Read more
Around the Nation
5:21 pm
Tue October 1, 2013

New Maryland Firearms Law Rides In On A Wave Of Gun Sales

A sign warns would-be buyers at the Annapolis Gun Show in Annapolis, Md., in September of the state's pending gun control law. The new law, which took effect Tuesday, bans the purchase of many types of assault rifles.
Andrew Harnik The Washington Times/Landov

Originally published on Tue October 1, 2013 8:05 pm

One of the strictest gun laws in the nation went into effect in Maryland on Tuesday. The new law bans assault rifles and high-capacity magazines, and it makes Maryland one of only six states that require handgun purchasers to get fingerprinted and take gun safety courses.

Gun owners in the state aren't happy, and in recent weeks, they've been flocking to snap up firearms. On Monday, outside Fred's Sporting Goods in Waldorf, there was a huge crowd and a countdown sign advertising: "1 day left."

Read more
Shots - Health News
5:21 pm
Tue October 1, 2013

In Florida, Insurer And Nonprofits Work On Enrollment

Nonprofits are looking to help people sign up for insurance coverage in Florida.
iStockphoto.com

Originally published on Tue October 1, 2013 7:05 pm

Florida Gov. Rick Scott and other Republican leaders have worked to block the Affordable Care Act since it was first proposed.

As Tuesday's opening of enrollment approached, Florida's Health Department said it wouldn't allow navigators and others to use its offices to educate and counsel people on the new law.

But others are eager to help. "We're ready to serve our community," says Efraim Monzon, director of a Florida Blue retail center in Miami. "We've been ready since 2010 when we heard it was coming."

Read more
Shots - Health News
5:21 pm
Tue October 1, 2013

First Step In Health Exchange Enrollment: Train The Helpers

Assisters get up to speed on how best to explain the new health coverage choices during training on Sept. 25 at the Omni Shoreham Hotel in Washington, D.C.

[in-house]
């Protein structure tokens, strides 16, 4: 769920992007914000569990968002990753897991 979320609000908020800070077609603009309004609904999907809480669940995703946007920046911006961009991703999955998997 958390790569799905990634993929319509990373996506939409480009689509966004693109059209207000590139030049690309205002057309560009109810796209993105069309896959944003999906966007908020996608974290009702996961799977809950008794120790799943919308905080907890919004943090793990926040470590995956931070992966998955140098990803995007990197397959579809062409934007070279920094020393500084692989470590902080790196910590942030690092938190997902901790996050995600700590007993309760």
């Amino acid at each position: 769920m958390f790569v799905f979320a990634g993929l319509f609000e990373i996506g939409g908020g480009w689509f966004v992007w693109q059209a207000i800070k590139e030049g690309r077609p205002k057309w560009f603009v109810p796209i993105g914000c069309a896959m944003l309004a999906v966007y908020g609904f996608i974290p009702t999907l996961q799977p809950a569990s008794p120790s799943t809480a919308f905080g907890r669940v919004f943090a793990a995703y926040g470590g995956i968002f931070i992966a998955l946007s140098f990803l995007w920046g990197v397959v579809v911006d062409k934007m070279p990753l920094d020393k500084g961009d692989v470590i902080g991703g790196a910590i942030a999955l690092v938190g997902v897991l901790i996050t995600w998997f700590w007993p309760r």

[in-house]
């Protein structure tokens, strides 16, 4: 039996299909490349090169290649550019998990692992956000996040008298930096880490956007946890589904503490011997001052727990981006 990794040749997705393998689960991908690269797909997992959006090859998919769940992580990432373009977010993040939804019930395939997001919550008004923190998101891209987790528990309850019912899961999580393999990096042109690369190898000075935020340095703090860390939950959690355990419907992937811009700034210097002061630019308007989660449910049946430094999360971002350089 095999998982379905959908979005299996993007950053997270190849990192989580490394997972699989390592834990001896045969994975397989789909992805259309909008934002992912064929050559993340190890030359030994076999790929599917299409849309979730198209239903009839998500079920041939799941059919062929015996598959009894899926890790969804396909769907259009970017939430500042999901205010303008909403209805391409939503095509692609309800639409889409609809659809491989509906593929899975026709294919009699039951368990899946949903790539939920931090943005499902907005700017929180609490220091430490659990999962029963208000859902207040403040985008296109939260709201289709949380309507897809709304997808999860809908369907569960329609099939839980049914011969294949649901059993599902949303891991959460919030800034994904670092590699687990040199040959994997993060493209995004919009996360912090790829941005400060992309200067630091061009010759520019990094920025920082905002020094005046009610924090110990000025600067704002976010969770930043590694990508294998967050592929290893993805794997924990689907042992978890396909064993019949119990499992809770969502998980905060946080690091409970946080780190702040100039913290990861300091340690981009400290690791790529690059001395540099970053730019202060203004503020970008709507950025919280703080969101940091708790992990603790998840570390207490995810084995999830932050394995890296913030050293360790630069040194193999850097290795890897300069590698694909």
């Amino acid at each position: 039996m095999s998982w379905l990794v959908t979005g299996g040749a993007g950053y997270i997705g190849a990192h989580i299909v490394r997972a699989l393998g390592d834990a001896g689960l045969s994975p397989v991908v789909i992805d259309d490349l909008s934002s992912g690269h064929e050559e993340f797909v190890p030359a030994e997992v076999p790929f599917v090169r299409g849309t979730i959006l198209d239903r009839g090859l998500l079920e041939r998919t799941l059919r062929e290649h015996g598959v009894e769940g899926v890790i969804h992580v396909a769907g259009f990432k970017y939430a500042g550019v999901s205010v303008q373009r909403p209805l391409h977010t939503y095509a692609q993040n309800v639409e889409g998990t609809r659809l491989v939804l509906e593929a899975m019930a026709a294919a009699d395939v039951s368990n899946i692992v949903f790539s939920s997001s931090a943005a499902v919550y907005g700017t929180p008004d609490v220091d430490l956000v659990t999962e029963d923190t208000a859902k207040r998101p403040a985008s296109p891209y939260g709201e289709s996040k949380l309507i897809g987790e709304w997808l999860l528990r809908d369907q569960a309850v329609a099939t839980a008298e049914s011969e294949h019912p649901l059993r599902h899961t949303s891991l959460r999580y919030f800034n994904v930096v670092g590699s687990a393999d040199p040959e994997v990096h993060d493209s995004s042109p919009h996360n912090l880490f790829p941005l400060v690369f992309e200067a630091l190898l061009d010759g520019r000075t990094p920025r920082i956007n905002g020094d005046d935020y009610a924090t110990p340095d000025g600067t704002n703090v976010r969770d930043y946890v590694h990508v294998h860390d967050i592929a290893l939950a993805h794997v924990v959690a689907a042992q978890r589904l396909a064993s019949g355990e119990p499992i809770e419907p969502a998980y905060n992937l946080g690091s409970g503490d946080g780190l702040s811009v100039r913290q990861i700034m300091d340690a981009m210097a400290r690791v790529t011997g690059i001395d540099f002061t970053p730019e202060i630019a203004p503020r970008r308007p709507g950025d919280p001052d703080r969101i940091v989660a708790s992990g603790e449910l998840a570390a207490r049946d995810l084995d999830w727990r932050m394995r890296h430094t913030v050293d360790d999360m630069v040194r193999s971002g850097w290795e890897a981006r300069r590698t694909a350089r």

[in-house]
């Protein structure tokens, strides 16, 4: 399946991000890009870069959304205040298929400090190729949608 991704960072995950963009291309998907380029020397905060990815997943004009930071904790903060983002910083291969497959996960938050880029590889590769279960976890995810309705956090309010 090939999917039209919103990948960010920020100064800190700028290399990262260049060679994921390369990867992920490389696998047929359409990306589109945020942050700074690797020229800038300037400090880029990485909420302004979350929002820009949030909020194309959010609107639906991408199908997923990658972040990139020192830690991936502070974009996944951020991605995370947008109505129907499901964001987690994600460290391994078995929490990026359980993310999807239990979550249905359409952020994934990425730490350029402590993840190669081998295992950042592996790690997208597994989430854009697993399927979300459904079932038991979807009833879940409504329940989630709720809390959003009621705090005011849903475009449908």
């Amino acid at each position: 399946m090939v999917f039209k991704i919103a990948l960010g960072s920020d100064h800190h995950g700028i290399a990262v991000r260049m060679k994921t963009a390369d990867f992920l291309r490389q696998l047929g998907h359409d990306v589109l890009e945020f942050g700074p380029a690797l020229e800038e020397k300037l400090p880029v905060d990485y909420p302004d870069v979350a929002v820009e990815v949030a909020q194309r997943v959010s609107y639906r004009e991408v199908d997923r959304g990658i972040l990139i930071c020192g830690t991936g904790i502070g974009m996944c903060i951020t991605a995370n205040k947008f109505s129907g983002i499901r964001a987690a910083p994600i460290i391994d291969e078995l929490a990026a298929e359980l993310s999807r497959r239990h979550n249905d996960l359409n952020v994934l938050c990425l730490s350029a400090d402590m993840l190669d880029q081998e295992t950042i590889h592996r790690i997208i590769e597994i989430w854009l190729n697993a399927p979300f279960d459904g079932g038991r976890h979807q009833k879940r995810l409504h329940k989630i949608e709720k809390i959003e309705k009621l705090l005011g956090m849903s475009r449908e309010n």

Morgan Walker NPR

Originally published on Wed October 2, 2013 2:06 pm

Even as the Affordable Care Act's new health exchanges open for business, polls show the public is still pretty confused about how they're supposed to work.

The latest monthly tracking poll from the Kaiser Family Foundation, in fact, found that two-thirds of those without insurance said they don't have enough information about the law to know how it will affect them.

Read more
Around the Nation
5:21 pm
Tue October 1, 2013

Government Shutdown Takes A Toll Across D.C.

Originally published on Tue October 1, 2013 6:38 pm

Transcript

MELISSA BLOCK, HOST:

Of the hundreds of thousands of federal workers not working because of the shutdown, many are, of course, here in Washington, D.C. The region is home to dozens of federal agencies, from Homeland Security to the Environmental Protection Agency. NPR's Allison Keyes spoke with some of those affected.

Read more
Around the Nation
5:21 pm
Tue October 1, 2013

Head Start Shut Down By Government Shutdown

Originally published on Tue October 1, 2013 6:38 pm

Transcript

MELISSA BLOCK, HOST:

From NPR News, this is ALL THINGS CONSIDERED. I'm Melissa Block.

AUDIE CORNISH, HOST:

And I'm Audie Cornish. It hasn't even been a day since lawmakers failed to come to an agreement over a spending bill to keep the government open, but in less than 24 hours, the impact of the shutdown is already evident around the country and we're not just talking about government workers. Children are affected, too. About 19,000 kids won't be able to attend Head Start, a federal education program for preschoolers.

Read more
Health Care
5:21 pm
Tue October 1, 2013

Ill. Governor Touts Health Exchange Legislature Rejected

Originally published on Tue October 1, 2013 6:38 pm

Transcript

AUDIE CORNISH, HOST:

From NPR News, this is ALL THINGS CONSIDERED. I'm Audie Cornish.

MELISSA BLOCK, HOST:

And I'm Melissa Block.

Amidst all this talk of a government shutdown, another big story has gotten less attention today. It's the first day people can sign up for health coverage on the new insurance exchanges created by the Affordable Care Act. To get a sense of how things are going, we'll hear several reports throughout the program. In a moment, we'll take you to Florida, where Governor Rick Scott has fought hard against the law.

Read more

Pages